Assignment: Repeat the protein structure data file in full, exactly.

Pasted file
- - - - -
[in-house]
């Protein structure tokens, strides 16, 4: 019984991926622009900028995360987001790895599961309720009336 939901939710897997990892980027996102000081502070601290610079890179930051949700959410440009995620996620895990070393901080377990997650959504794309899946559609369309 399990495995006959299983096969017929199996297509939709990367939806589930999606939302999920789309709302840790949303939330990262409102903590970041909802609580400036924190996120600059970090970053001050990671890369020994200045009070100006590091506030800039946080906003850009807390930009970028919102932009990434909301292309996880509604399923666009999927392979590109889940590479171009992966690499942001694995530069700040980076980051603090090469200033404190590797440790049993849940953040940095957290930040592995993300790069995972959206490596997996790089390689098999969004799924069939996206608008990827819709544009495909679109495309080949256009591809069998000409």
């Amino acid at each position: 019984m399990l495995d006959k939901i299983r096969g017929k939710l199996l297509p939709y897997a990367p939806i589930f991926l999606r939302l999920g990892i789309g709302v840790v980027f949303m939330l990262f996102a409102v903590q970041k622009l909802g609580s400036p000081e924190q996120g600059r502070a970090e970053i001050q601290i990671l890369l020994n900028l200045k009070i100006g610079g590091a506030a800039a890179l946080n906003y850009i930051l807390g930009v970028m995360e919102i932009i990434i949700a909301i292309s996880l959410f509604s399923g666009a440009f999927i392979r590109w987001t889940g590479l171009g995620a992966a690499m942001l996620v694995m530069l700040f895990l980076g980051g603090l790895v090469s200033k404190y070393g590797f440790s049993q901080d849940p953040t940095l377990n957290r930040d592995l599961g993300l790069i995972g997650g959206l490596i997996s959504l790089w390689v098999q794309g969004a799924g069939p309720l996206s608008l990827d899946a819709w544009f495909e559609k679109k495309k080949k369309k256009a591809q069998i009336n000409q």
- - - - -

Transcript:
[in-house]
């Protein structure tokens, strides 16, 4: 019984991926622009900028995360987001790895599961309720009336 939901939710897997990892980027996102000081502070601290610079890179930051949700959410440009995620996620895990070393901080377990997650959504794309899946559609369309 399990495995006959299983096969017929199996297509939709990367939806589930999606939302999920789309709302840790949303939330990262409102903590970041909802609580400036924190996120600059970090970053001050990671890369020994200045009070100006590091506030800039946080906003850009807390930009970028919102932009990434909301292309996880509604399923666009999927392979590109889940590479171009992966690499942001694995530069700040980076980051603090090469200033404190590797440790049993849940953040940095957290930040592995993300790069995972959206490596997996790089390689098999969004799924069939996206608008990827819709544009495909679109495309080949256009591809069998000409």
């Amino acid at each position: 019984m399990l495995d006959k939901i299983r096969g017929k939710l199996l297509p939709y897997a990367p939806i589930f991926l999606r939302l999920g990892i789309g709302v840790v980027f949303m939330l990262f996102a409102v903590q970041k622009l909802g609580s400036p000081e924190q996120g600059r502070a970090e970053i001050q601290i990671l890369l020994n900028l200045k009070i100006g610079g590091a506030a800039a890179l946080n906003y850009i930051l807390g930009v970028m995360e919102i932009i990434i949700a909301i292309s996880l959410f509604s399923g666009a440009f999927i392979r590109w987001t889940g590479l171009g995620a992966a690499m942001l996620v694995m530069l700040f895990l980076g980051g603090l790895v090469s200033k404190y070393g590797f440790s049993q901080d849940p953040t940095l377990n957290r930040d592995l599961g993300l790069i995972g997650g959206l490596i997996s959504l790089w390689v098999q794309g969004a799924g069939p309720l996206s608008l990827d899946a819709w544009f495909e559609k679109k495309k080949k369309k256009a591809q069998i009336n000409q």